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Actuarial Mathematics – Introduction to Commutation Functions

4 mins read

While our generation of actuaries grew up with continuous time mathematics, my first exposure to actuarial functions and actuarial mathematics came through a chapter on commutation functions. A computational tool for easing the mathematics associated with repetitive calculations I grew so hooked to them that even today I use them as my first pass on a pricing function.

Commutation functions are a tool used by pricing and valuation actuaries. It is a means by which net single premiums and actuarial present values for various plans are determined. As compared to deriving these values from first principles, commutation functions once derived can be used to simplify and minimize the working that goes into computing these premiums, actuarial present values, etc. Through commutation functions intermediate values are tabulated and the premiums/values are expressed as functions of these intermediate values.

The commutation functions make use of the following as inputs:

  1. A life table which gives the values of lx at integer ages. lx represents the expected number of survivors at age x out of an original cohort of lives at some starting age.
  2. An assumption regarding a deterministic and constant interest rate per annum effective, i, that is used for discounting.

The commutation functions are defined below. Note that all summations (∑) go from y=x to ∞ (infinity):

Dxxlx ; where ν=1/(1+i) è discounted lives

Nx=∑ Dy = Nx+1+ Dx è sum of discounted lives

Sx=∑ Ny = Sx+1+ Nx

Cxx+1(lx– lx+1) è discounted deaths

Mx=∑ Cy = Mx+1+ Cx è sum of discounted deaths

Rx=∑ My = Rx+1+ Mx

The summations are given to infinity above. However life tables have values up to a finite maximum age. The actual calculations for the commutation functions therefore would terminate at the highest age that is present in the life table chosen.

Examples of how commutation functions are used to determined net single premiums, actuarial present values, etc. are given below:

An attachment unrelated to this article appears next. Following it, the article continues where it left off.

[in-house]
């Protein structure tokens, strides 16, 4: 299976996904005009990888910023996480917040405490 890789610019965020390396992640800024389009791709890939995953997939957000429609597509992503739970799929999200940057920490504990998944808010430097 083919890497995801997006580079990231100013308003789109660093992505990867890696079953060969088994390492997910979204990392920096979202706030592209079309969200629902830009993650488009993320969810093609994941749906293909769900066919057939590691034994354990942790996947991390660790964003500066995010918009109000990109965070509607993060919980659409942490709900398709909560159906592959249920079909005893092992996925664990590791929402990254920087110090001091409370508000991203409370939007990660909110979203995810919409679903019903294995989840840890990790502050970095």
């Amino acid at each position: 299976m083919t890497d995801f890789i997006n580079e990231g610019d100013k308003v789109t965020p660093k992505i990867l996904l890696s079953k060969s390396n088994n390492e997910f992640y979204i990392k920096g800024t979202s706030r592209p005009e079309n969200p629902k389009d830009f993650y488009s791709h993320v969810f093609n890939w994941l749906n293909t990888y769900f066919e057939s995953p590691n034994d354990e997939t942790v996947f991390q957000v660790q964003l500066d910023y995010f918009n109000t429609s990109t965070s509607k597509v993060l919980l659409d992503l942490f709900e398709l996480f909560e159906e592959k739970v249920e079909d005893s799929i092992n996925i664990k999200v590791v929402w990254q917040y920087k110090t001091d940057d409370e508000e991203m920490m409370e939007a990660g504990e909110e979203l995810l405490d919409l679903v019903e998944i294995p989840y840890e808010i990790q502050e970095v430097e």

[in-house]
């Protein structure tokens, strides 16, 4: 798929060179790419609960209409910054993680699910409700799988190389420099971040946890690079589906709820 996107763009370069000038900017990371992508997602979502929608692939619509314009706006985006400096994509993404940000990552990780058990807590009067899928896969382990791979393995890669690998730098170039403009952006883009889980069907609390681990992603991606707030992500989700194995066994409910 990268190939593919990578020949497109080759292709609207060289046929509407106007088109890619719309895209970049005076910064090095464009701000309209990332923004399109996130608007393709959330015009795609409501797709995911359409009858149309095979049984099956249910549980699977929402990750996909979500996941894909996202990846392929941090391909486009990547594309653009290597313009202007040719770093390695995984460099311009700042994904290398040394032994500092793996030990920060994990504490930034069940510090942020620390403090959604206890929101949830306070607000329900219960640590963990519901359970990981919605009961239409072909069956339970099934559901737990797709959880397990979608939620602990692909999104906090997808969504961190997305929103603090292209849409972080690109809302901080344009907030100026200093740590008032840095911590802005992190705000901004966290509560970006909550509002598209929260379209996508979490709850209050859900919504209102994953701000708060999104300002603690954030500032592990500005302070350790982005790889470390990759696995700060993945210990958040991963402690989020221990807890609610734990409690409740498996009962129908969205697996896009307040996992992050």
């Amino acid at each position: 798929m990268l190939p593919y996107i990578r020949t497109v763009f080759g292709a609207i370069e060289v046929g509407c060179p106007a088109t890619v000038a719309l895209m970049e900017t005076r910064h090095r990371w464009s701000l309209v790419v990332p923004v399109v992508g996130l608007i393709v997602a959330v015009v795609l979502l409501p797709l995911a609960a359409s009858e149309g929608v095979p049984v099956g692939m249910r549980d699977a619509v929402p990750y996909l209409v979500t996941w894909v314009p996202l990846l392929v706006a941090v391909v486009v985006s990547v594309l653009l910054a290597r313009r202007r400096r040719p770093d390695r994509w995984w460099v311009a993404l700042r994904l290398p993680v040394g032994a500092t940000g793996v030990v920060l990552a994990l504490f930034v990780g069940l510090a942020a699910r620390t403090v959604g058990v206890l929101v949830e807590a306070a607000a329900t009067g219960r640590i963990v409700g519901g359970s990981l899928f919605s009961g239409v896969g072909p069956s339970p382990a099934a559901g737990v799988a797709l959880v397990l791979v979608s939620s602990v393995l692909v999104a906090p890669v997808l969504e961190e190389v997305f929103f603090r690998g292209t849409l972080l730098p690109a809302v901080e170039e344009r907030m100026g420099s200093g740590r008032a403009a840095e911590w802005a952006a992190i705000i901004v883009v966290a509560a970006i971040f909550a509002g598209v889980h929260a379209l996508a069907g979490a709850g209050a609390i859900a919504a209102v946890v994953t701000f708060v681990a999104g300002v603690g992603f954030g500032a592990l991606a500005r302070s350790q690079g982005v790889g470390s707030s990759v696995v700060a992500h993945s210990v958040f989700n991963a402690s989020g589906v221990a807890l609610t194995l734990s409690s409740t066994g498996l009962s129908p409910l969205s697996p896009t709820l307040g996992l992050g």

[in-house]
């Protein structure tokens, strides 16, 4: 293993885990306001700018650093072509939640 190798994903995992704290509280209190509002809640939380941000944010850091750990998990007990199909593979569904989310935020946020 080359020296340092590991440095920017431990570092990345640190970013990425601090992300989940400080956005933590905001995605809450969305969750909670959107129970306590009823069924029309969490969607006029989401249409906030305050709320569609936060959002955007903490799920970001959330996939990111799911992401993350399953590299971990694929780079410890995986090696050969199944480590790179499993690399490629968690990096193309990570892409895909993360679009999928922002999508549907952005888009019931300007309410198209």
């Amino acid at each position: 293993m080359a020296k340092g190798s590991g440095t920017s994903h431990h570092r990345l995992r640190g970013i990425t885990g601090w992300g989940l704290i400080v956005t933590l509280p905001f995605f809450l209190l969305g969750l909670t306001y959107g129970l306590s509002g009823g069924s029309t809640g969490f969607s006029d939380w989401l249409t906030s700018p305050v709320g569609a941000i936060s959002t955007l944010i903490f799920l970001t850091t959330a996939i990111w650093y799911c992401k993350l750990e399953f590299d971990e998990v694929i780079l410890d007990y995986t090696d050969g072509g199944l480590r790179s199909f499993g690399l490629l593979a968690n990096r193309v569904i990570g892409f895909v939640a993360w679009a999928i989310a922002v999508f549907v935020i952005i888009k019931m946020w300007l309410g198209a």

This is a screen shot of the hypothetical life table that we have used in building the commutation function table and the commutation functions derived in excel. Note that we have assumed that the interest rate, i, is 6% p.a.

The entries for x = 1, for example, are as follows:

ν = 1/(1+6%) = 0.94340

D11l1 = 0.94340*97957.83 = 92,413

N1= N2+ D1 = 1487613.81 + 92413.05 = 1,580,026.86

S1= S2+ N2 = 24266208.69 + 1,580,026.86 = 25,846,235.55

C12(l1– l2) = (0.94340^2)*(97957.83-97826.26) = 117.10

M1= M2+ C1 = 2860.47 + 117.10 = 2,977.56

R1= R2+ M1= 114054.82+ 2977.56 = 117,032.38

Life Insurance: Net Single Premiums

Ax= Net single premium for a whole life insurance paying a unit benefit at the end of the year of death to someone who is now aged x= Mx/Dx.

For a person aged 33 now, the net single premium for a whole life insurance paying 1000 at the end of the year of death is:

1000 * A33=1000*(M33/D33) = 1000*1624.44/13822.67 = 1000*0.11752 = 117.52

Ax:n= Net single premium for a n-year endowment insurance paying a unit benefit at the end of the year of death or at the end of the n-years whichever comes first, to someone who is now aged x = (Mx-Mx+n+Dx+n)/Dx

For a person aged 33 now, the net single premium for a 20 year endowment insurance paying 2500 at the end of the year of death or at the end of 20-years whichever comes first is:

2500* A33:20 = 2500 * (M33-M53+D53)/D33 = 2500 * (1624.44-1127.43+4001.66)/13822.67 = 2500*0.3255 = 813.642

IAx1:n= Net single premium for a n-year increasing term insurance payable at the end of the year of death to someone who is now aged x, where 1 is paid if the death occurs in the first year, 2 is paid is the death occurs in the second year, 3 is paid if the death occurs in the third year and so on = (Rx-Rx+n-nMx+n)/Dx

For a person aged 33 now, the net single premium for an 20-year term insurance payable at the end of the year of death, where 1 is paid if the death occurs in the first year, 2 is paid is the death occurs in the second year, 3 is paid if the death occurs in the third year and so on is:

IA331:20 = (R33-R53-20M53)/D33 = (48671.94-20734.44-20*1127.43)/13822.67 = 0.3899

Annuity: Actuarial Present Values

ax= The actuarial present value of a whole life annuity paying 1 per annum in arrears (i.e. at the end of the year), for life, to someone who is now aged x = Nx+1/Dx

For a person aged 60 the actuarial present value of a whole life annuity paying 100 per annum in arrears, for life is:

100* a60 = 100*(N61/D60) =100 *(25181.06/2482.16) = 100 * 10.144817 = 1,014.48

äx:n= The actuarial present value of an annuity paying 1 per annum for n years where payments are made at the beginning of the year to someone who is now aged x = (Nx-Nx+n)/Dx

For a person aged 60 the actuarial present value of a 20 year annuity paying 200 per annum at the beginning of the year is is:

200* ä60:20 = 200*(N60– N80)/D60 =200 *(27663.22-2183.49)/2482.16 = 200 * 10.2651 = 2,053.03

Iax= The actuarial present value of an annuity payable annually in arrears, for life, to someone now aged x of an amount of 1 in the first year, 2 in the second year and so on = Sx+1/Dx

For a person aged 60 the actuarial present value of a life annuity, payable in arrears, that pays an amount of 1 in the first year, 2 in the second year and so on is:

Ia60= S61/D60 = 223239.29/2482.16 = 89.9375

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Published by
Jawwad Farid

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